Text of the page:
I went for a snow shoe trip this afternoon to see what's happening in the woods, and found that the woodpeckers are starting to sound their mating and territorial calls, hammering away on the dead, resonant trees.
Later on this male stopped by our feeder for some suet. There are also a lot more red squirrels out and about than we've seen all winter. Suddenly there are many small, healthy, brightly colored animals running all around on the firm snow cover, and making tunnels from tree to tree. We also saw our first chipmunks this week.
As for the larger animals, there are still no deer moving around, and the fox, traveling mostly at night or in the early morning when it's cold, aren't leaving many tracks. Likewise the porcupine aren't leaving tracks, but their signs are clearly evident. There are cut-off branches on hemlocks everywhere, and the ground is littered with branches they have cut, and then left on the snow.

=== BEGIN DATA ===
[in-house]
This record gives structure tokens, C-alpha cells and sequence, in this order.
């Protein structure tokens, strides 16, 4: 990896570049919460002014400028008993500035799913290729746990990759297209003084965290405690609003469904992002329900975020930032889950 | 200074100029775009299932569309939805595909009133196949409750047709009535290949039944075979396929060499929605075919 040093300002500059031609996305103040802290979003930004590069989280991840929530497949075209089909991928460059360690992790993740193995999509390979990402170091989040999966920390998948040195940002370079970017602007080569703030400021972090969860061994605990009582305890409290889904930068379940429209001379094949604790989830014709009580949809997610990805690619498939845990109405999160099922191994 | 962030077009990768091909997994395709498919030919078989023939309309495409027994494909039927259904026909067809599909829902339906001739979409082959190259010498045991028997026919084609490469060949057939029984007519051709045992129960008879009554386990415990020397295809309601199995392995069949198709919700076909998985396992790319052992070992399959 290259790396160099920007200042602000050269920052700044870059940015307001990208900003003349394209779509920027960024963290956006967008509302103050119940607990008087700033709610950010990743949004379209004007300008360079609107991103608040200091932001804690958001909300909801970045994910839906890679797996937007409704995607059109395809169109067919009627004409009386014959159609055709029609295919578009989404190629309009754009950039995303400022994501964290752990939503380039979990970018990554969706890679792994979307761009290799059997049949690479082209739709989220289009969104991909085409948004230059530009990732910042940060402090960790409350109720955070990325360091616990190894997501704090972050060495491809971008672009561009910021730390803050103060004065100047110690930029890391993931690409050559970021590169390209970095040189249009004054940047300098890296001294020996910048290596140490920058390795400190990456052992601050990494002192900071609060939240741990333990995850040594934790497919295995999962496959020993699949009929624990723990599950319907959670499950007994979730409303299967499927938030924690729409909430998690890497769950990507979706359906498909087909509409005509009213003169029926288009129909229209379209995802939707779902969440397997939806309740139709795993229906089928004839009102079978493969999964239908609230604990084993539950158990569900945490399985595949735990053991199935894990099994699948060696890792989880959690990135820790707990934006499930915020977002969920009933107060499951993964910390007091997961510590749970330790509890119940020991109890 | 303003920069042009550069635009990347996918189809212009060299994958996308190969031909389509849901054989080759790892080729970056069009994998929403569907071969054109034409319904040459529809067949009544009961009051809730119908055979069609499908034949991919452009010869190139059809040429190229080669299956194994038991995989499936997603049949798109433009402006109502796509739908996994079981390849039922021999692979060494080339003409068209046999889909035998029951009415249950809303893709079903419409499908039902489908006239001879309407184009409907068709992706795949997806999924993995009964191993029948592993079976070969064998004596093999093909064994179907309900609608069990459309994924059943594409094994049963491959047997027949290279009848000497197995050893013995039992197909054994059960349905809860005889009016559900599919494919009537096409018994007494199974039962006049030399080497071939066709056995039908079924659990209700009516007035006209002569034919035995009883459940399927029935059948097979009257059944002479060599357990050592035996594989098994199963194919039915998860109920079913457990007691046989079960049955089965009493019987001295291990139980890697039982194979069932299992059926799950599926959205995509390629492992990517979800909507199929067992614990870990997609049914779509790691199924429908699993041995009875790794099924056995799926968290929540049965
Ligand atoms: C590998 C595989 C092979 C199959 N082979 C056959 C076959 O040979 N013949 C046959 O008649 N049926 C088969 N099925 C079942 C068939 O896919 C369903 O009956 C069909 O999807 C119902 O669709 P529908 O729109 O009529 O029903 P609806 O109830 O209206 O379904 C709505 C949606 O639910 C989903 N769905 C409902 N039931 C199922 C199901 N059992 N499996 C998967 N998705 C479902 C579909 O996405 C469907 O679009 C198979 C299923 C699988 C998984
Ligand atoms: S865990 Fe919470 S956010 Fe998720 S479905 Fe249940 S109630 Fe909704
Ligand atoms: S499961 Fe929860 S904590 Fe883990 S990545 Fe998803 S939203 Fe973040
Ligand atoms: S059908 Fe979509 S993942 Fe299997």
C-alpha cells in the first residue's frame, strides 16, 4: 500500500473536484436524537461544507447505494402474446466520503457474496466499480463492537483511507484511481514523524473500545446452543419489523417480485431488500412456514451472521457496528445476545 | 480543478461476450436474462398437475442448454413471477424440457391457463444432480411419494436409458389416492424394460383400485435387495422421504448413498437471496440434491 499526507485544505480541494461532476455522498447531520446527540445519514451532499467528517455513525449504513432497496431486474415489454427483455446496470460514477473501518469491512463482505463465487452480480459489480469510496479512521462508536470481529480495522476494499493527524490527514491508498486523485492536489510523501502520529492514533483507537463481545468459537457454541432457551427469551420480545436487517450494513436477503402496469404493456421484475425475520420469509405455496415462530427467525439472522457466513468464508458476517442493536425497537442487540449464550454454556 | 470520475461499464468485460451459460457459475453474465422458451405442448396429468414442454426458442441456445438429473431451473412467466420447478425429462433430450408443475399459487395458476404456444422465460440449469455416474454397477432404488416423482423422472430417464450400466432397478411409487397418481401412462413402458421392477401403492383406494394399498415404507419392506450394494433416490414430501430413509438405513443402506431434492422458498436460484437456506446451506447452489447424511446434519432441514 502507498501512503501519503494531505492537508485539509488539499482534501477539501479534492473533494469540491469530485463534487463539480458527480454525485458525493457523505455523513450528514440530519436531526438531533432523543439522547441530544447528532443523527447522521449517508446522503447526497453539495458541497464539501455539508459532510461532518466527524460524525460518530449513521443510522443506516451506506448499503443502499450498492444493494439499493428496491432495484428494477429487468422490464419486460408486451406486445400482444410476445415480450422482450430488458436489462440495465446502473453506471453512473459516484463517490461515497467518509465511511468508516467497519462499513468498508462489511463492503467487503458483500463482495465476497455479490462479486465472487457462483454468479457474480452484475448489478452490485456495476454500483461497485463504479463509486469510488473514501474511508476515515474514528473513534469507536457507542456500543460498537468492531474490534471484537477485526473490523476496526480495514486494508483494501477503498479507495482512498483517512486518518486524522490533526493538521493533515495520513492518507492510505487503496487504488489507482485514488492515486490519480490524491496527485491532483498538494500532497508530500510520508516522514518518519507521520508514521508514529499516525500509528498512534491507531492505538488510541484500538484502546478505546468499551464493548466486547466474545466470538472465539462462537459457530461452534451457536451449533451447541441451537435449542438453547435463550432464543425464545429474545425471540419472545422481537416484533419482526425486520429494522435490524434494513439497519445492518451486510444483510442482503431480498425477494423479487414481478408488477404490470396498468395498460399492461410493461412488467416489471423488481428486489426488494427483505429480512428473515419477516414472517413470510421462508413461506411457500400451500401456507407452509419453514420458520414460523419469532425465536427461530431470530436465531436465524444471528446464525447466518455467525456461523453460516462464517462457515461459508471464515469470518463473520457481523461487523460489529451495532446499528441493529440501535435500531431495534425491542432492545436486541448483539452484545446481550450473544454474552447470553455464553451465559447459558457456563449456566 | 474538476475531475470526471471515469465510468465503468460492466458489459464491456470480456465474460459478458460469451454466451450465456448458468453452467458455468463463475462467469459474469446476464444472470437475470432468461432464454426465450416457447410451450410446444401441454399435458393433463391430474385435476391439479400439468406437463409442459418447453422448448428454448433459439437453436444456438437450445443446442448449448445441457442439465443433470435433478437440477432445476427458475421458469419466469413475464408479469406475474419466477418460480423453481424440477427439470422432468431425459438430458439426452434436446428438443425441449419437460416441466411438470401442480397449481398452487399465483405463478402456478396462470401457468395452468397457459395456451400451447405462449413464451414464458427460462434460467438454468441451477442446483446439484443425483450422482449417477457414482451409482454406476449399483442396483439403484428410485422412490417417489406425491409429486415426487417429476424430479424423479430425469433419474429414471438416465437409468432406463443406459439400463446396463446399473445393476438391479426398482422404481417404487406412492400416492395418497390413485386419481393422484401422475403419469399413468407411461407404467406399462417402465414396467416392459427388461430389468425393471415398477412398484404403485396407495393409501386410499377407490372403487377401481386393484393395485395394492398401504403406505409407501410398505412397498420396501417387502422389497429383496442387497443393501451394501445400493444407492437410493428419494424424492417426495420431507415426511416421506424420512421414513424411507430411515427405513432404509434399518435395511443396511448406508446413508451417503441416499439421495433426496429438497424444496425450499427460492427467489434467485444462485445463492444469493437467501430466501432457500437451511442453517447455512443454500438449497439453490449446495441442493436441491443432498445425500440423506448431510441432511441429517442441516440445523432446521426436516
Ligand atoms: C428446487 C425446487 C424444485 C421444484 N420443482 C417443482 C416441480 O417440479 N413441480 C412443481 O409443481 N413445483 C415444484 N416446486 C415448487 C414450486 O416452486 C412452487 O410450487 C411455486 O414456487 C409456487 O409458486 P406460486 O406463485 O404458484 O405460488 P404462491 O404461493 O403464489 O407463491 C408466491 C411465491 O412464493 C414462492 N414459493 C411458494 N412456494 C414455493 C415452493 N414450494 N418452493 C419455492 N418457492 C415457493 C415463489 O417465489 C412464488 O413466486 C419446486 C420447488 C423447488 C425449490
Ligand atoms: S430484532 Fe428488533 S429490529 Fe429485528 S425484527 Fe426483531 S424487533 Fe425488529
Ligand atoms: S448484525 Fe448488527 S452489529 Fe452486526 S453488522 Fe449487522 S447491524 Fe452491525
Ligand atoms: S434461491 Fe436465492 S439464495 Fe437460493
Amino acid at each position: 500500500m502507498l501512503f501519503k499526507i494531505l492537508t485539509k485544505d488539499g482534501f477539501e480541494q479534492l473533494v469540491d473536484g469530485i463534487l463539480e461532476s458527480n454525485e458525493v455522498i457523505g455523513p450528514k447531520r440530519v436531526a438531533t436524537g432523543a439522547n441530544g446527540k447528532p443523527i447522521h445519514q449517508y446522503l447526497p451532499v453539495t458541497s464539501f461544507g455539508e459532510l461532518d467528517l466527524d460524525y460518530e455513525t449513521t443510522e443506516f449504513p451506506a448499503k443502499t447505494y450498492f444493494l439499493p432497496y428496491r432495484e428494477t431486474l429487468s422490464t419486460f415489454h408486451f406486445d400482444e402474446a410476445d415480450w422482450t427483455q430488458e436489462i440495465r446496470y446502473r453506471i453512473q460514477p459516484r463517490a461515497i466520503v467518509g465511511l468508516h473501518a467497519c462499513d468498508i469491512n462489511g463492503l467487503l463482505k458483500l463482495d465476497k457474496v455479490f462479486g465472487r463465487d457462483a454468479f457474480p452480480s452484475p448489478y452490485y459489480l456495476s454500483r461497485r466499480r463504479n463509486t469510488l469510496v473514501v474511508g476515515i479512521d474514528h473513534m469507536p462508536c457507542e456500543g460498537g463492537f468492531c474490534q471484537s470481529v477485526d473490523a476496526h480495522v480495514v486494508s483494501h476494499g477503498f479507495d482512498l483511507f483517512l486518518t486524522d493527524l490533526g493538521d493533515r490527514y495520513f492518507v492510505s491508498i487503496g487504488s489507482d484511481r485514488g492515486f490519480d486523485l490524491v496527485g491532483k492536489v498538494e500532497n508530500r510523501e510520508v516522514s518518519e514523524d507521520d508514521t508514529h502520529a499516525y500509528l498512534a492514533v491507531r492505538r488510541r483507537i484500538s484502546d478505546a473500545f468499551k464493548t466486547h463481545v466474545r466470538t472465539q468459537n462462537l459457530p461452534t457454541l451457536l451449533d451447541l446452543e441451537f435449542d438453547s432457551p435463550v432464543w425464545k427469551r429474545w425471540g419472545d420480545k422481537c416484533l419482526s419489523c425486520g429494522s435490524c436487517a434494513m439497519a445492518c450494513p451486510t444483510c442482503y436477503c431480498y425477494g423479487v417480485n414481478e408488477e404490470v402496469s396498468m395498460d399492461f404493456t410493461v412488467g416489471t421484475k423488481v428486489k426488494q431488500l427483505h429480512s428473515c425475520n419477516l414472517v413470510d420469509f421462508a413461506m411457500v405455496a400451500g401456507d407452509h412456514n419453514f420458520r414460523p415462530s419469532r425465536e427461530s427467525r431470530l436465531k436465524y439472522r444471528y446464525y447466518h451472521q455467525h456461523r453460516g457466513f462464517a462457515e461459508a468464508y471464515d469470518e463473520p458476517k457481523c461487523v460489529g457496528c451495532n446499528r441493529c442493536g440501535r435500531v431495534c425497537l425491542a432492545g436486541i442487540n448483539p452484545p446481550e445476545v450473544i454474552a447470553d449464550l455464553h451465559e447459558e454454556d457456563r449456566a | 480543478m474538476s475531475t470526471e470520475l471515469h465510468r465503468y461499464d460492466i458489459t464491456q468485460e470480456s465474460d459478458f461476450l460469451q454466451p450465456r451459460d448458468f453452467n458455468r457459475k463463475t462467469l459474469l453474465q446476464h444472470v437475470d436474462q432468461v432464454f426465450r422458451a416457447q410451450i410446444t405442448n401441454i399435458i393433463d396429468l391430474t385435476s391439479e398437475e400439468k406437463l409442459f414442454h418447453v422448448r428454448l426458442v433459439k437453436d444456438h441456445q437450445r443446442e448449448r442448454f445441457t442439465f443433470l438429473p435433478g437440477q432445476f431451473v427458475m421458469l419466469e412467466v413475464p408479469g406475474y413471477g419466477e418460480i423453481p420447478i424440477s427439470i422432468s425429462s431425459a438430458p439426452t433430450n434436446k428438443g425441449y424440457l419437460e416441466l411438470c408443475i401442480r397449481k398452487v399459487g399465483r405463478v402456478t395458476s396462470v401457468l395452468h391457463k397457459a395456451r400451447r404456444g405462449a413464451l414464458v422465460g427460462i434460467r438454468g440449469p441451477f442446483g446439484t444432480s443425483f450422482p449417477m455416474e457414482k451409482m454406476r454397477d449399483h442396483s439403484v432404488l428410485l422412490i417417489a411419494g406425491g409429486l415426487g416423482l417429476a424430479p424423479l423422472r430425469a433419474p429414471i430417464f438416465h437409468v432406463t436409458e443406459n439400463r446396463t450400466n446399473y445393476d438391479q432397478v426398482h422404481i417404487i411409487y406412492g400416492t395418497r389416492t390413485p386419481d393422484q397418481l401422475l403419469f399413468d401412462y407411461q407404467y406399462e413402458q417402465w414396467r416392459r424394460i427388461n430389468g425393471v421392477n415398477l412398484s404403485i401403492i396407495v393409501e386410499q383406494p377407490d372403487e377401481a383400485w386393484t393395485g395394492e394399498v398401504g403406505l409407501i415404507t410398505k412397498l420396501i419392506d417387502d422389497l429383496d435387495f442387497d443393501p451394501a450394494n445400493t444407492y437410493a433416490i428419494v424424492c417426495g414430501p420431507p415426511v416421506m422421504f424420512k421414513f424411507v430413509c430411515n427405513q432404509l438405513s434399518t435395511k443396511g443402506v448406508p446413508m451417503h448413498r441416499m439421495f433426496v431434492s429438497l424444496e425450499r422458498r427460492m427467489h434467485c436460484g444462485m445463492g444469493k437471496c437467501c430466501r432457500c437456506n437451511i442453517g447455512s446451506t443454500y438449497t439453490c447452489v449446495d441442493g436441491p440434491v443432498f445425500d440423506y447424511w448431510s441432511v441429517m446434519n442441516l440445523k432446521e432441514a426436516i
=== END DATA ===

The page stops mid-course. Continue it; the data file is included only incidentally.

|Cut Branches on Hemlock Trees|
Many animals will soon be feeding on the spring buds of trees - these maple buds are first I've seen this spring. Considering the deep snow cover this late into the spring, it is likely to be a year with lots of bear-human interaction, as the bears will become active while much of their natural food supply is still covered with snow.